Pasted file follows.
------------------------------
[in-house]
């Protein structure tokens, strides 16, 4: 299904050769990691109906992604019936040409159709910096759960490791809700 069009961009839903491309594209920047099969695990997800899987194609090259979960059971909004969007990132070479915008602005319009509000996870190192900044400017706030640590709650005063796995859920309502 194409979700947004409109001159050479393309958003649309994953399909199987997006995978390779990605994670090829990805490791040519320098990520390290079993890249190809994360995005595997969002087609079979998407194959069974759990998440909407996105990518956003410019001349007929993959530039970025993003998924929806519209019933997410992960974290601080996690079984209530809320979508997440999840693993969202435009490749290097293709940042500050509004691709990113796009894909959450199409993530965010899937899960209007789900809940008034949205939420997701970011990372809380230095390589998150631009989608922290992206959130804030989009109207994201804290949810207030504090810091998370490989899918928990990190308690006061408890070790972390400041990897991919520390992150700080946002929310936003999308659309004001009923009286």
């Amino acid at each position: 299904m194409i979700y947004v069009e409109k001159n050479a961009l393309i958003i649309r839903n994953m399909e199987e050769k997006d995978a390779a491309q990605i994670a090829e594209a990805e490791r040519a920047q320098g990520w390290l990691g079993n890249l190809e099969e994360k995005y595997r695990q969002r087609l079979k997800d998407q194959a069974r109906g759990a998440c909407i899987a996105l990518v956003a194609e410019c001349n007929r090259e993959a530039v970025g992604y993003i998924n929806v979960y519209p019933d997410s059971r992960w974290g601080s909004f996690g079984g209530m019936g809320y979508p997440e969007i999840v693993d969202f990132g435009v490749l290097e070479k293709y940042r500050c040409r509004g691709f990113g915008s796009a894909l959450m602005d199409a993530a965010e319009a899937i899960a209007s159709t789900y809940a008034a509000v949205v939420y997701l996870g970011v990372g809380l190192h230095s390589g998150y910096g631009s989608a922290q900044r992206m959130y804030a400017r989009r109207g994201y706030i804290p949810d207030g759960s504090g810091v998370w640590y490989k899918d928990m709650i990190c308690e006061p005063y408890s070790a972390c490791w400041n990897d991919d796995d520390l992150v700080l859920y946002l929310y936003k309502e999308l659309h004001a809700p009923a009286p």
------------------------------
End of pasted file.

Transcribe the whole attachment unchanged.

[in-house]
């Protein structure tokens, strides 16, 4: 299904050769990691109906992604019936040409159709910096759960490791809700 069009961009839903491309594209920047099969695990997800899987194609090259979960059971909004969007990132070479915008602005319009509000996870190192900044400017706030640590709650005063796995859920309502 194409979700947004409109001159050479393309958003649309994953399909199987997006995978390779990605994670090829990805490791040519320098990520390290079993890249190809994360995005595997969002087609079979998407194959069974759990998440909407996105990518956003410019001349007929993959530039970025993003998924929806519209019933997410992960974290601080996690079984209530809320979508997440999840693993969202435009490749290097293709940042500050509004691709990113796009894909959450199409993530965010899937899960209007789900809940008034949205939420997701970011990372809380230095390589998150631009989608922290992206959130804030989009109207994201804290949810207030504090810091998370490989899918928990990190308690006061408890070790972390400041990897991919520390992150700080946002929310936003999308659309004001009923009286």
């Amino acid at each position: 299904m194409i979700y947004v069009e409109k001159n050479a961009l393309i958003i649309r839903n994953m399909e199987e050769k997006d995978a390779a491309q990605i994670a090829e594209a990805e490791r040519a920047q320098g990520w390290l990691g079993n890249l190809e099969e994360k995005y595997r695990q969002r087609l079979k997800d998407q194959a069974r109906g759990a998440c909407i899987a996105l990518v956003a194609e410019c001349n007929r090259e993959a530039v970025g992604y993003i998924n929806v979960y519209p019933d997410s059971r992960w974290g601080s909004f996690g079984g209530m019936g809320y979508p997440e969007i999840v693993d969202f990132g435009v490749l290097e070479k293709y940042r500050c040409r509004g691709f990113g915008s796009a894909l959450m602005d199409a993530a965010e319009a899937i899960a209007s159709t789900y809940a008034a509000v949205v939420y997701l996870g970011v990372g809380l190192h230095s390589g998150y910096g631009s989608a922290q900044r992206m959130y804030a400017r989009r109207g994201y706030i804290p949810d207030g759960s504090g810091v998370w640590y490989k899918d928990m709650i990190c308690e006061p005063y408890s070790a972390c490791w400041n990897d991919d796995d520390l992150v700080l859920y946002l929310y936003k309502e999308l659309h004001a809700p009923a009286p």